Exciting two-day event to celebrate Fruit Routes harvest
The annual Fruit Routes harvest event is returning to campus later this month and it promises two days of interesting discussion and activities.
From 19-20 October, Loughborough staff, students and members of the local community will come together on campus to enjoy the celebrations, which features the popular campus apple ‘Bake Off’.
The Harvest event is part of the award-winning Fruit Routes project – an artist-led initiative, created by Anne-Marie Culhane working with the University’s Sustainability team, that aims to develop the campus as an edible landscape and share knowledge with the wider community through engaging and creative events.
Programme highlights over the two days include:
- Apple pressing with Transition Loughborough, where all are welcome to make juice and cider from campus and home-grown apples
- Two walks around the Fruit Route, one where participants can forage for plants for eating and fabric dyeing and the other sharing perspectives on Fruit Routes and the wider context of sustainability and working with communities
- Craft and making activities suitable for all ages and abilities, including pumpkin carving and mask-making
- Harvest Day celebration including the campus apple Bake Off judging, food and later a bonfire supported by the Landscaping and Gardening Society (LAGS) in their garden on campus
LU Arts, the University’s arts programme, is also joining in the harvest fun and has helped organise two exciting events: a panel discussion exploring ways in which radical approaches to design help develop collective responses to climate change, and a plant dyeing workshop with artist Georgina Barney.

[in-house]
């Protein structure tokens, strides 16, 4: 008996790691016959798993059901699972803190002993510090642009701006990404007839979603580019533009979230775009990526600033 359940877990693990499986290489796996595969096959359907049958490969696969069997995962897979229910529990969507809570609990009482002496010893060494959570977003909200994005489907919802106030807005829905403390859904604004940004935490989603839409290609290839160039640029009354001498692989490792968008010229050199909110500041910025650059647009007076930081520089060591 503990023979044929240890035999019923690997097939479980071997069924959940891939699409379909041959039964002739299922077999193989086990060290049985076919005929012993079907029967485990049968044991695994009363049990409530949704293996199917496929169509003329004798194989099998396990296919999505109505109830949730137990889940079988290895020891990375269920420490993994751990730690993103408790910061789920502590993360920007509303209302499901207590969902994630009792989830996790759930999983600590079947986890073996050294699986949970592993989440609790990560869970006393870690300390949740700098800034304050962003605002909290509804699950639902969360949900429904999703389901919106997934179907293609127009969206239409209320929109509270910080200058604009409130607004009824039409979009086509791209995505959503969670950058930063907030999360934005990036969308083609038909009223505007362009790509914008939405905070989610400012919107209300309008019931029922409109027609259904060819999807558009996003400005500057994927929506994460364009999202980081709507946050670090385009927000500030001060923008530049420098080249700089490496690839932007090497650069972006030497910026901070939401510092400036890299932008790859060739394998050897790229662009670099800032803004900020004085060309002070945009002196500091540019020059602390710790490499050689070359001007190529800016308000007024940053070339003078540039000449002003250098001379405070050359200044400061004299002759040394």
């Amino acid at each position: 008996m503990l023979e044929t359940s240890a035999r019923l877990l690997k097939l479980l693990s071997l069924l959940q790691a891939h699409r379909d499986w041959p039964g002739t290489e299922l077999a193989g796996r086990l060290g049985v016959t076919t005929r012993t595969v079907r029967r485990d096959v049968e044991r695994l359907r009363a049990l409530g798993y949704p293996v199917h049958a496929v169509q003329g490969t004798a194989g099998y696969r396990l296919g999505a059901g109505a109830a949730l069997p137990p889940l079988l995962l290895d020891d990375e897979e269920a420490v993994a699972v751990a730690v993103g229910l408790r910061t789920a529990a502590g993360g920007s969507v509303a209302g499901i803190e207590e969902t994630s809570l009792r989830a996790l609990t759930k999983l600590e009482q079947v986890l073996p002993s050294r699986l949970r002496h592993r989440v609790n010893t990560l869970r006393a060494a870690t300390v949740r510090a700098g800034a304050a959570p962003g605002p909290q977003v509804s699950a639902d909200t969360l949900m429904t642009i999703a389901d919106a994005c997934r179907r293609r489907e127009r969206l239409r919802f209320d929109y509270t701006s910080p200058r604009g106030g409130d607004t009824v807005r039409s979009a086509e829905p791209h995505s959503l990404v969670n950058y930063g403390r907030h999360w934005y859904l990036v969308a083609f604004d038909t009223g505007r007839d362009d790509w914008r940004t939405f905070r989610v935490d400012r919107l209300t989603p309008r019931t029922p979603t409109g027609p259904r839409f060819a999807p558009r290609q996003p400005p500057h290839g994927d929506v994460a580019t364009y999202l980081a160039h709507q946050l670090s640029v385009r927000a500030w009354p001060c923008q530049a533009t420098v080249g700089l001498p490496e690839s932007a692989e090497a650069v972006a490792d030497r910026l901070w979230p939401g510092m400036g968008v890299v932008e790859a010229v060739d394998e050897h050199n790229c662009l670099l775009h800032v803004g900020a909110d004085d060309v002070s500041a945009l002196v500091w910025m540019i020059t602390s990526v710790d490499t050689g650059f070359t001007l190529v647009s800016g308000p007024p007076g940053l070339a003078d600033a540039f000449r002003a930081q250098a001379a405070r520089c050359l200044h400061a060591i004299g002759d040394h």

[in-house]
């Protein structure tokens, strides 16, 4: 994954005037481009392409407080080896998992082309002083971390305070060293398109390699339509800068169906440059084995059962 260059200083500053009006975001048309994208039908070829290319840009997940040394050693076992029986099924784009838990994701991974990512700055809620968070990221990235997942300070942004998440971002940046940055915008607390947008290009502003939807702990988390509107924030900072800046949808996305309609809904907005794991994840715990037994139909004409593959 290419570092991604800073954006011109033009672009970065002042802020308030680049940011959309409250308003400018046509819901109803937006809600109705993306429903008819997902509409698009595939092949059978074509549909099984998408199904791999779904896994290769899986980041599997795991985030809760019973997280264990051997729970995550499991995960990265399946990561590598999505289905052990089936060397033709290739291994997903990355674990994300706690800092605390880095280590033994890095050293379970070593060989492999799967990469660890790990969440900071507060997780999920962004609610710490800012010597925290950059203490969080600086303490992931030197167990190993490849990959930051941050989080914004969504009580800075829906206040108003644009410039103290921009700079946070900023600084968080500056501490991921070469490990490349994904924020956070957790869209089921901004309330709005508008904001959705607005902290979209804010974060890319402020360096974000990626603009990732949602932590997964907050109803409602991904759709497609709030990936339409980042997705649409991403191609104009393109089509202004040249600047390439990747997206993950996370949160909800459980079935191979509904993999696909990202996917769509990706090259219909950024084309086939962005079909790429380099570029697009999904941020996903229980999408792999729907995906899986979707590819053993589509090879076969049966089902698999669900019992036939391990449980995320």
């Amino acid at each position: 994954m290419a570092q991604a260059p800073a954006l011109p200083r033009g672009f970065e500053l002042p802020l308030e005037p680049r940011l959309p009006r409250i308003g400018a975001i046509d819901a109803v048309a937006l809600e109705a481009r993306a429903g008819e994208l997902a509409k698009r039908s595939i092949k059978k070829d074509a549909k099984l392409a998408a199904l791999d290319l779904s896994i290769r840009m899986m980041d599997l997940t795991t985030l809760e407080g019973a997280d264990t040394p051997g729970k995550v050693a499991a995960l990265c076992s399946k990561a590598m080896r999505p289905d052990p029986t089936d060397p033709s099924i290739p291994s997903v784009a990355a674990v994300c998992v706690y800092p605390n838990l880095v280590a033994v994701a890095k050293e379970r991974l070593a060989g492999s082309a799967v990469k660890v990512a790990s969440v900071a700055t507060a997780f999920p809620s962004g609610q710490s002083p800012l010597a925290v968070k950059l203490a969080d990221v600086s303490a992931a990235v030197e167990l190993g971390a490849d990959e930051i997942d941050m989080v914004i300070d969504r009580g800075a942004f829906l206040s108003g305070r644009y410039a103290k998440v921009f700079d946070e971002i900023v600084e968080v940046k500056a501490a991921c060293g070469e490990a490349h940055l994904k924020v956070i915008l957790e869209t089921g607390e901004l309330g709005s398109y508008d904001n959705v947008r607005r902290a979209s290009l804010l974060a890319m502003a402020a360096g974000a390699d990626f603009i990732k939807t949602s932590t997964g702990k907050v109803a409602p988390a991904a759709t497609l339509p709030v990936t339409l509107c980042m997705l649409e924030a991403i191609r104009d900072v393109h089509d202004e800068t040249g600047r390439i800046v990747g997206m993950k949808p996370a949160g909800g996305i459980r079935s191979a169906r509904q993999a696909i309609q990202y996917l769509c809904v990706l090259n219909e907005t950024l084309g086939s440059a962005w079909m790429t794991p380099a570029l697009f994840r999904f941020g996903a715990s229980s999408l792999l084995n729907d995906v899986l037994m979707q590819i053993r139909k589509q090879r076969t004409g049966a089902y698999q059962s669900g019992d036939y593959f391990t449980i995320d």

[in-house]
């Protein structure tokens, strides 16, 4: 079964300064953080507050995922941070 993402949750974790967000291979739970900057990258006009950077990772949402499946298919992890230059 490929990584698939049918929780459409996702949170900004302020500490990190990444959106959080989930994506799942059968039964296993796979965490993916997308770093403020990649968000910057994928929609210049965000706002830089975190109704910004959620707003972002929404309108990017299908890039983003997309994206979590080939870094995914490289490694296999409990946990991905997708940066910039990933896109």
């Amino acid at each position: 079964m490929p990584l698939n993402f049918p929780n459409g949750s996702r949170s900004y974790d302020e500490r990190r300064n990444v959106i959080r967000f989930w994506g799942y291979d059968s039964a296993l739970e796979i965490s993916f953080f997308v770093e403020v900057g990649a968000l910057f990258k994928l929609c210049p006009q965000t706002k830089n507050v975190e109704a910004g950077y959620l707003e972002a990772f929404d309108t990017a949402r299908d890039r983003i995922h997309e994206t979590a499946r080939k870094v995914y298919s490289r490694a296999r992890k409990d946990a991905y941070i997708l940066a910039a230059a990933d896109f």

Staff, students and the wider community enjoying last year's Fruit Routes Harvest celebrations.
Commenting on this year’s event, Loughborough University’s Sustainability Manager Jo Shields said: “We are really looking forward to welcoming our community to this year’s event which is a celebration of our abundant campus. Get baking!”
Anne-Marie Culhane added: “We are excited to be sharing the campus harvest with people of all ages through walks, apple pressing, the campus apple Bake Off, feasting and making together.
“We are also delighted to be working alongside LU Arts to reflect on ways artists and communities can come together to respond to climate change and other ecological challenges of our times and to learn about dyeing fabric with foraged plants.”
Nick Slater, Director of LU Arts, says the team are “delighted” to be adding to the weekend of harvest events.
He said: “We have put together an excellent line-up of speakers for our Designing for Climate Futures discussion and we look forward to seeing the results of artist Georgina Barney’s plant dyeing walk and workshop.”
The events are free and open to all. More information, including times, locations and Bake Off details, can be found on the programme flyer here.
Those wishing to attend the panel discussion or plant dyeing workshop are asked to book a place by emailing firstname.lastname@example.org.